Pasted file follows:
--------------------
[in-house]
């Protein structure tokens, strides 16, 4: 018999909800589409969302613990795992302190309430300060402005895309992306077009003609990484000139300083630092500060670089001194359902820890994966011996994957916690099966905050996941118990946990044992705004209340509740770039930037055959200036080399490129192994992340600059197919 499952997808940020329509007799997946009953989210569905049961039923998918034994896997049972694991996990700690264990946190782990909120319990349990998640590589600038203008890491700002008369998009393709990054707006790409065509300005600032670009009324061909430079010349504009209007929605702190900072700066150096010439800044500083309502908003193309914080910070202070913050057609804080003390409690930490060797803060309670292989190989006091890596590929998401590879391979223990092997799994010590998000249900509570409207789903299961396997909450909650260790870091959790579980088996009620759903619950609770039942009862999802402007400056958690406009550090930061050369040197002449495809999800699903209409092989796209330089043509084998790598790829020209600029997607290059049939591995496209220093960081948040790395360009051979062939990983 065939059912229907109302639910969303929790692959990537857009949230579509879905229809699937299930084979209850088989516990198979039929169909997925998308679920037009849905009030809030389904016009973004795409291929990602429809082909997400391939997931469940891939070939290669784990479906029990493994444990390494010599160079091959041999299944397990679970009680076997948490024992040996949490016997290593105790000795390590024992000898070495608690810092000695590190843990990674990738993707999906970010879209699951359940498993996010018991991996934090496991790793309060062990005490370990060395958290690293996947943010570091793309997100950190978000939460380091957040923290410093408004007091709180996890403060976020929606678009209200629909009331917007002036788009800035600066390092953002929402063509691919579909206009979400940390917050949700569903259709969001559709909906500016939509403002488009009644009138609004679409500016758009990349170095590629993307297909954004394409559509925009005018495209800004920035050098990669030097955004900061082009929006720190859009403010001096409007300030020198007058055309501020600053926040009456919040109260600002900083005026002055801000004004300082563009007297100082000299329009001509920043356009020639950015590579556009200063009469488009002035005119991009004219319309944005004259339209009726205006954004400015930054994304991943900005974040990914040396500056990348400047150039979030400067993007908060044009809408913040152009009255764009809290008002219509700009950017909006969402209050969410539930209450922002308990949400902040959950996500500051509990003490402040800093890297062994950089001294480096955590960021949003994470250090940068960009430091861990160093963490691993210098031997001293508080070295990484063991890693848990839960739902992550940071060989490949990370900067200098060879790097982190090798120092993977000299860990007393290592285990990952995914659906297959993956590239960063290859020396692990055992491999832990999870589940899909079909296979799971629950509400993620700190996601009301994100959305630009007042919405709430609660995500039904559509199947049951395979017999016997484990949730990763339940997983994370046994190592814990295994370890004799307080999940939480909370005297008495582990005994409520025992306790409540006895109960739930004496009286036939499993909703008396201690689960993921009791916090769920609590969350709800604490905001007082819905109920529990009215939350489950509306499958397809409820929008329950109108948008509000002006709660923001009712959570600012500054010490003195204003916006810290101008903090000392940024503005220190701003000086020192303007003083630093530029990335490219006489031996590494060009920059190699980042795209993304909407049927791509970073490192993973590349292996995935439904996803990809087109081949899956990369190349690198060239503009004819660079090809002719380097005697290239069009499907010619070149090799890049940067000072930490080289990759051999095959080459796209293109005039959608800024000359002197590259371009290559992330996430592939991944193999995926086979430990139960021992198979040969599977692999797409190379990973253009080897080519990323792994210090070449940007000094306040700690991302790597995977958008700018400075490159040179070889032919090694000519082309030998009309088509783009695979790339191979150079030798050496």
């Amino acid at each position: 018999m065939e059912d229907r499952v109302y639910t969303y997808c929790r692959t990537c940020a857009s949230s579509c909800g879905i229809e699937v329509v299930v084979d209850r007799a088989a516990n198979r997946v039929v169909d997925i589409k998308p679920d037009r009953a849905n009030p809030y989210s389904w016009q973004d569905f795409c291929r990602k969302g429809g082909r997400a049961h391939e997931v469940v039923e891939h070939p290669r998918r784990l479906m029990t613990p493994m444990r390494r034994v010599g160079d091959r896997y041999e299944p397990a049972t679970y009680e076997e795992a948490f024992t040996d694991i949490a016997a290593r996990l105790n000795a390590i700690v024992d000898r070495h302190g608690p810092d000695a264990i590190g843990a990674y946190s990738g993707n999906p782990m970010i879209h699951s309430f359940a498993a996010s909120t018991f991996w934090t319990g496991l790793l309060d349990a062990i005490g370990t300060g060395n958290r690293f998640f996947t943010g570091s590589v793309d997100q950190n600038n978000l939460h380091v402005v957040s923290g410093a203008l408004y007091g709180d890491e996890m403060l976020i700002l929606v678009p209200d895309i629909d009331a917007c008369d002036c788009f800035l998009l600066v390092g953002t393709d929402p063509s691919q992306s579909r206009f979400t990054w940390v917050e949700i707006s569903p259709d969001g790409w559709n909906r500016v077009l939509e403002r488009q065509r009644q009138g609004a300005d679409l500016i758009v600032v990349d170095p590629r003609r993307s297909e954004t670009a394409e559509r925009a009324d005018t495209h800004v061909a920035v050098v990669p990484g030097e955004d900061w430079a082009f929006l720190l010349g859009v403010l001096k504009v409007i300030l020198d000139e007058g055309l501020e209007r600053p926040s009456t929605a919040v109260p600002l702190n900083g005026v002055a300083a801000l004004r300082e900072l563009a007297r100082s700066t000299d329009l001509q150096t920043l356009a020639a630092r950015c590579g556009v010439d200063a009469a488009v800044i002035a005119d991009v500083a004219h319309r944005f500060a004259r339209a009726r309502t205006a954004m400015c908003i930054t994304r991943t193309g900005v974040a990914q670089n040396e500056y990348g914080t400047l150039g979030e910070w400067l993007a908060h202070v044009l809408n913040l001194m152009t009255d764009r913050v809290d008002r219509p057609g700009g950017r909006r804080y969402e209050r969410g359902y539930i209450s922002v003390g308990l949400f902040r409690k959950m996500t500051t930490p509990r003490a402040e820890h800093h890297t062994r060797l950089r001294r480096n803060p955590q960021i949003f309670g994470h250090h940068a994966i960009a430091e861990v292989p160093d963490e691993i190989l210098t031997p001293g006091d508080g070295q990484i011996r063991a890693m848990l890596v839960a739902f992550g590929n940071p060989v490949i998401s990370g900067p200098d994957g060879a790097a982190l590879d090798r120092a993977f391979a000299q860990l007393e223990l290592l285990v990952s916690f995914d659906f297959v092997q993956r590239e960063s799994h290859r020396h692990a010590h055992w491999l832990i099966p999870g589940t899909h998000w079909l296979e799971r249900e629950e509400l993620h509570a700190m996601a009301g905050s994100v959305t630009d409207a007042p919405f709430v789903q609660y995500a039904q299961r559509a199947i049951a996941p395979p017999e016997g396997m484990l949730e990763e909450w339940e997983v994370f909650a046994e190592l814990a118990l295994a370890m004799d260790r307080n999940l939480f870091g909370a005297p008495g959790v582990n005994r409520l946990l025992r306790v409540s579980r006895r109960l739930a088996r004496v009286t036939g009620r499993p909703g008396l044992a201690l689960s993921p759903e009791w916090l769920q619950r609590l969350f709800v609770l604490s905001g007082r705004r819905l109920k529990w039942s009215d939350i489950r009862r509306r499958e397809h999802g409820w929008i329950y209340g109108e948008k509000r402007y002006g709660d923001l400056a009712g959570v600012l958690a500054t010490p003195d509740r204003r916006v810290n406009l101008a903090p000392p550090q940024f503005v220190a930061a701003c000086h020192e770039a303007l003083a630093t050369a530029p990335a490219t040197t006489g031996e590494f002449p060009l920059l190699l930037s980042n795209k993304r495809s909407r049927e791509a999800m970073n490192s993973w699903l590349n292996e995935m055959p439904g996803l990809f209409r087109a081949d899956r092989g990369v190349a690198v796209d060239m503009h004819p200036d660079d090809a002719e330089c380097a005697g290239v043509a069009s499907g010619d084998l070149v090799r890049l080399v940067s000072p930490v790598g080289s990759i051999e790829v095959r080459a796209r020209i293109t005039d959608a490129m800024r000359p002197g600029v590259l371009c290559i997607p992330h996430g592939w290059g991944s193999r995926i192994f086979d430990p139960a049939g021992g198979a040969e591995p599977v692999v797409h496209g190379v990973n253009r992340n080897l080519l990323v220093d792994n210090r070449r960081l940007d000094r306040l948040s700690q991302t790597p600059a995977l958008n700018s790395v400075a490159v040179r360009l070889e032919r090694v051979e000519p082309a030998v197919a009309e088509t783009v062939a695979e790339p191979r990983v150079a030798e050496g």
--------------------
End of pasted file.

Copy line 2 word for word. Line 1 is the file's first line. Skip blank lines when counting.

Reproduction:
């Protein structure tokens, strides 16, 4: 018999909800589409969302613990795992302190309430300060402005895309992306077009003609990484000139300083630092500060670089001194359902820890994966011996994957916690099966905050996941118990946990044992705004209340509740770039930037055959200036080399490129192994992340600059197919 499952997808940020329509007799997946009953989210569905049961039923998918034994896997049972694991996990700690264990946190782990909120319990349990998640590589600038203008890491700002008369998009393709990054707006790409065509300005600032670009009324061909430079010349504009209007929605702190900072700066150096010439800044500083309502908003193309914080910070202070913050057609804080003390409690930490060797803060309670292989190989006091890596590929998401590879391979223990092997799994010590998000249900509570409207789903299961396997909450909650260790870091959790579980088996009620759903619950609770039942009862999802402007400056958690406009550090930061050369040197002449495809999800699903209409092989796209330089043509084998790598790829020209600029997607290059049939591995496209220093960081948040790395360009051979062939990983 065939059912229907109302639910969303929790692959990537857009949230579509879905229809699937299930084979209850088989516990198979039929169909997925998308679920037009849905009030809030389904016009973004795409291929990602429809082909997400391939997931469940891939070939290669784990479906029990493994444990390494010599160079091959041999299944397990679970009680076997948490024992040996949490016997290593105790000795390590024992000898070495608690810092000695590190843990990674990738993707999906970010879209699951359940498993996010018991991996934090496991790793309060062990005490370990060395958290690293996947943010570091793309997100950190978000939460380091957040923290410093408004007091709180996890403060976020929606678009209200629909009331917007002036788009800035600066390092953002929402063509691919579909206009979400940390917050949700569903259709969001559709909906500016939509403002488009009644009138609004679409500016758009990349170095590629993307297909954004394409559509925009005018495209800004920035050098990669030097955004900061082009929006720190859009403010001096409007300030020198007058055309501020600053926040009456919040109260600002900083005026002055801000004004300082563009007297100082000299329009001509920043356009020639950015590579556009200063009469488009002035005119991009004219319309944005004259339209009726205006954004400015930054994304991943900005974040990914040396500056990348400047150039979030400067993007908060044009809408913040152009009255764009809290008002219509700009950017909006969402209050969410539930209450922002308990949400902040959950996500500051509990003490402040800093890297062994950089001294480096955590960021949003994470250090940068960009430091861990160093963490691993210098031997001293508080070295990484063991890693848990839960739902992550940071060989490949990370900067200098060879790097982190090798120092993977000299860990007393290592285990990952995914659906297959993956590239960063290859020396692990055992491999832990999870589940899909079909296979799971629950509400993620700190996601009301994100959305630009007042919405709430609660995500039904559509199947049951395979017999016997484990949730990763339940997983994370046994190592814990295994370890004799307080999940939480909370005297008495582990005994409520025992306790409540006895109960739930004496009286036939499993909703008396201690689960993921009791916090769920609590969350709800604490905001007082819905109920529990009215939350489950509306499958397809409820929008329950109108948008509000002006709660923001009712959570600012500054010490003195204003916006810290101008903090000392940024503005220190701003000086020192303007003083630093530029990335490219006489031996590494060009920059190699980042795209993304909407049927791509970073490192993973590349292996995935439904996803990809087109081949899956990369190349690198060239503009004819660079090809002719380097005697290239069009499907010619070149090799890049940067000072930490080289990759051999095959080459796209293109005039959608800024000359002197590259371009290559992330996430592939991944193999995926086979430990139960021992198979040969599977692999797409190379990973253009080897080519990323792994210090070449940007000094306040700690991302790597995977958008700018400075490159040179070889032919090694000519082309030998009309088509783009695979790339191979150079030798050496």